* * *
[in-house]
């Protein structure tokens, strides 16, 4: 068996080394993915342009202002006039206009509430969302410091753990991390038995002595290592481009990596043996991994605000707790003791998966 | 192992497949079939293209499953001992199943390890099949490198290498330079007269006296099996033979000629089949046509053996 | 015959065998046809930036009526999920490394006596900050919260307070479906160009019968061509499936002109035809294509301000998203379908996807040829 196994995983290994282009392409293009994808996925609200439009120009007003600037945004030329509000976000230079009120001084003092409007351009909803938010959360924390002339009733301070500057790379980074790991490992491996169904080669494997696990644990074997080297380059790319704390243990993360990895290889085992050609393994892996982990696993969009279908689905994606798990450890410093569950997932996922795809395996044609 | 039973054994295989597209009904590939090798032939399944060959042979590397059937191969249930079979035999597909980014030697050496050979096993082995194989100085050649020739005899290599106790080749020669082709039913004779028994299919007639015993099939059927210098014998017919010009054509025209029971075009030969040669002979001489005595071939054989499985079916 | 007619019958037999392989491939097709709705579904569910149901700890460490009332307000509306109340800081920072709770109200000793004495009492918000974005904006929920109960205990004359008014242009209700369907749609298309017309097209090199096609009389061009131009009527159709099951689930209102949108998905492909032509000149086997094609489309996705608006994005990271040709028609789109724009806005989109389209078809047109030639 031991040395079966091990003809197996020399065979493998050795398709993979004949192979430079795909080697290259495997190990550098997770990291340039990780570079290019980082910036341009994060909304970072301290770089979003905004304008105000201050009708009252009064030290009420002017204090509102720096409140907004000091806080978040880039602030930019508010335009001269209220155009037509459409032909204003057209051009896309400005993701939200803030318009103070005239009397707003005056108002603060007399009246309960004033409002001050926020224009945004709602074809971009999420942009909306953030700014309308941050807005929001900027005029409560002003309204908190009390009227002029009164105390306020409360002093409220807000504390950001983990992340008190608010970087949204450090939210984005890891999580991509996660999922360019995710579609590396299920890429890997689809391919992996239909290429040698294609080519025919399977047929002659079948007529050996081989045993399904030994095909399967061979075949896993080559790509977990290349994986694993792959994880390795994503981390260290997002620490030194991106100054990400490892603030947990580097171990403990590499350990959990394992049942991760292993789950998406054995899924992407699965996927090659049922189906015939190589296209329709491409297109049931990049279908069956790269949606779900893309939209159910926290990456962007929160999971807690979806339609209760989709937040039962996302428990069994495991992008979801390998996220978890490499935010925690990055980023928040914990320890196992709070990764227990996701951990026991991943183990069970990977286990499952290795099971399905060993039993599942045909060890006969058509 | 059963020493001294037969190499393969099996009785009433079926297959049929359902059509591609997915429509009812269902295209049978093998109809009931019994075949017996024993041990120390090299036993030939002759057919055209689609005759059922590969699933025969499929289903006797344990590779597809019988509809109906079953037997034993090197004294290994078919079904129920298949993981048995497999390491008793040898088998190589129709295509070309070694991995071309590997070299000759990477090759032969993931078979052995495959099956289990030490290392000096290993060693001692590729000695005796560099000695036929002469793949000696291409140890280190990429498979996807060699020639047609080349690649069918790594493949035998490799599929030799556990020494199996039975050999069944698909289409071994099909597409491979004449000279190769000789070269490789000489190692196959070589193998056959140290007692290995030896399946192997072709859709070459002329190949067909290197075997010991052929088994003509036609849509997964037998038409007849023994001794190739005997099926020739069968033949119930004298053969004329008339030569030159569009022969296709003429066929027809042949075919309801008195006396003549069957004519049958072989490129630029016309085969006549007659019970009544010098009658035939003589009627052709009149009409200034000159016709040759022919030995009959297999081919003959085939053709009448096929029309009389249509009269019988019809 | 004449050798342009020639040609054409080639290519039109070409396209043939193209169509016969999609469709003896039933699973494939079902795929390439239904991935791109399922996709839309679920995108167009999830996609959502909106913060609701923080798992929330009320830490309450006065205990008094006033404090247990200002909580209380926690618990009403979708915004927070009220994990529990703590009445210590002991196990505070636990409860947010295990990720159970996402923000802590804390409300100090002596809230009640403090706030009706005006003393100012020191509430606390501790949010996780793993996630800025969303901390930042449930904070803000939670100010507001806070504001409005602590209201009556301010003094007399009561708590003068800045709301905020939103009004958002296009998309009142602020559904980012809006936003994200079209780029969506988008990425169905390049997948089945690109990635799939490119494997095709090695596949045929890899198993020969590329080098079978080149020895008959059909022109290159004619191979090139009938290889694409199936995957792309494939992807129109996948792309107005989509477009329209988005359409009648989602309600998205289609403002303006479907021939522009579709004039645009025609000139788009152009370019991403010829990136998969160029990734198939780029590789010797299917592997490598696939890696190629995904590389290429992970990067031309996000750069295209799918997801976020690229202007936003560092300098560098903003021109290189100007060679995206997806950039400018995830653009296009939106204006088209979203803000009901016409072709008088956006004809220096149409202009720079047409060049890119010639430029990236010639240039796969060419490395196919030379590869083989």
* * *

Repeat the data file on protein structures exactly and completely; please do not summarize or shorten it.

[in-house]
């Protein structure tokens, strides 16, 4: 068996080394993915342009202002006039206009509430969302410091753990991390038995002595290592481009990596043996991994605000707790003791998966 | 192992497949079939293209499953001992199943390890099949490198290498330079007269006296099996033979000629089949046509053996 | 015959065998046809930036009526999920490394006596900050919260307070479906160009019968061509499936002109035809294509301000998203379908996807040829 196994995983290994282009392409293009994808996925609200439009120009007003600037945004030329509000976000230079009120001084003092409007351009909803938010959360924390002339009733301070500057790379980074790991490992491996169904080669494997696990644990074997080297380059790319704390243990993360990895290889085992050609393994892996982990696993969009279908689905994606798990450890410093569950997932996922795809395996044609 | 039973054994295989597209009904590939090798032939399944060959042979590397059937191969249930079979035999597909980014030697050496050979096993082995194989100085050649020739005899290599106790080749020669082709039913004779028994299919007639015993099939059927210098014998017919010009054509025209029971075009030969040669002979001489005595071939054989499985079916 | 007619019958037999392989491939097709709705579904569910149901700890460490009332307000509306109340800081920072709770109200000793004495009492918000974005904006929920109960205990004359008014242009209700369907749609298309017309097209090199096609009389061009131009009527159709099951689930209102949108998905492909032509000149086997094609489309996705608006994005990271040709028609789109724009806005989109389209078809047109030639 031991040395079966091990003809197996020399065979493998050795398709993979004949192979430079795909080697290259495997190990550098997770990291340039990780570079290019980082910036341009994060909304970072301290770089979003905004304008105000201050009708009252009064030290009420002017204090509102720096409140907004000091806080978040880039602030930019508010335009001269209220155009037509459409032909204003057209051009896309400005993701939200803030318009103070005239009397707003005056108002603060007399009246309960004033409002001050926020224009945004709602074809971009999420942009909306953030700014309308941050807005929001900027005029409560002003309204908190009390009227002029009164105390306020409360002093409220807000504390950001983990992340008190608010970087949204450090939210984005890891999580991509996660999922360019995710579609590396299920890429890997689809391919992996239909290429040698294609080519025919399977047929002659079948007529050996081989045993399904030994095909399967061979075949896993080559790509977990290349994986694993792959994880390795994503981390260290997002620490030194991106100054990400490892603030947990580097171990403990590499350990959990394992049942991760292993789950998406054995899924992407699965996927090659049922189906015939190589296209329709491409297109049931990049279908069956790269949606779900893309939209159910926290990456962007929160999971807690979806339609209760989709937040039962996302428990069994495991992008979801390998996220978890490499935010925690990055980023928040914990320890196992709070990764227990996701951990026991991943183990069970990977286990499952290795099971399905060993039993599942045909060890006969058509 | 059963020493001294037969190499393969099996009785009433079926297959049929359902059509591609997915429509009812269902295209049978093998109809009931019994075949017996024993041990120390090299036993030939002759057919055209689609005759059922590969699933025969499929289903006797344990590779597809019988509809109906079953037997034993090197004294290994078919079904129920298949993981048995497999390491008793040898088998190589129709295509070309070694991995071309590997070299000759990477090759032969993931078979052995495959099956289990030490290392000096290993060693001692590729000695005796560099000695036929002469793949000696291409140890280190990429498979996807060699020639047609080349690649069918790594493949035998490799599929030799556990020494199996039975050999069944698909289409071994099909597409491979004449000279190769000789070269490789000489190692196959070589193998056959140290007692290995030896399946192997072709859709070459002329190949067909290197075997010991052929088994003509036609849509997964037998038409007849023994001794190739005997099926020739069968033949119930004298053969004329008339030569030159569009022969296709003429066929027809042949075919309801008195006396003549069957004519049958072989490129630029016309085969006549007659019970009544010098009658035939003589009627052709009149009409200034000159016709040759022919030995009959297999081919003959085939053709009448096929029309009389249509009269019988019809 | 004449050798342009020639040609054409080639290519039109070409396209043939193209169509016969999609469709003896039933699973494939079902795929390439239904991935791109399922996709839309679920995108167009999830996609959502909106913060609701923080798992929330009320830490309450006065205990008094006033404090247990200002909580209380926690618990009403979708915004927070009220994990529990703590009445210590002991196990505070636990409860947010295990990720159970996402923000802590804390409300100090002596809230009640403090706030009706005006003393100012020191509430606390501790949010996780793993996630800025969303901390930042449930904070803000939670100010507001806070504001409005602590209201009556301010003094007399009561708590003068800045709301905020939103009004958002296009998309009142602020559904980012809006936003994200079209780029969506988008990425169905390049997948089945690109990635799939490119494997095709090695596949045929890899198993020969590329080098079978080149020895008959059909022109290159004619191979090139009938290889694409199936995957792309494939992807129109996948792309107005989509477009329209988005359409009648989602309600998205289609403002303006479907021939522009579709004039645009025609000139788009152009370019991403010829990136998969160029990734198939780029590789010797299917592997490598696939890696190629995904590389290429992970990067031309996000750069295209799918997801976020690229202007936003560092300098560098903003021109290189100007060679995206997806950039400018995830653009296009939106204006088209979203803000009901016409072709008088956006004809220096149409202009720079047409060049890119010639430029990236010639240039796969060419490395196919030379590869083989």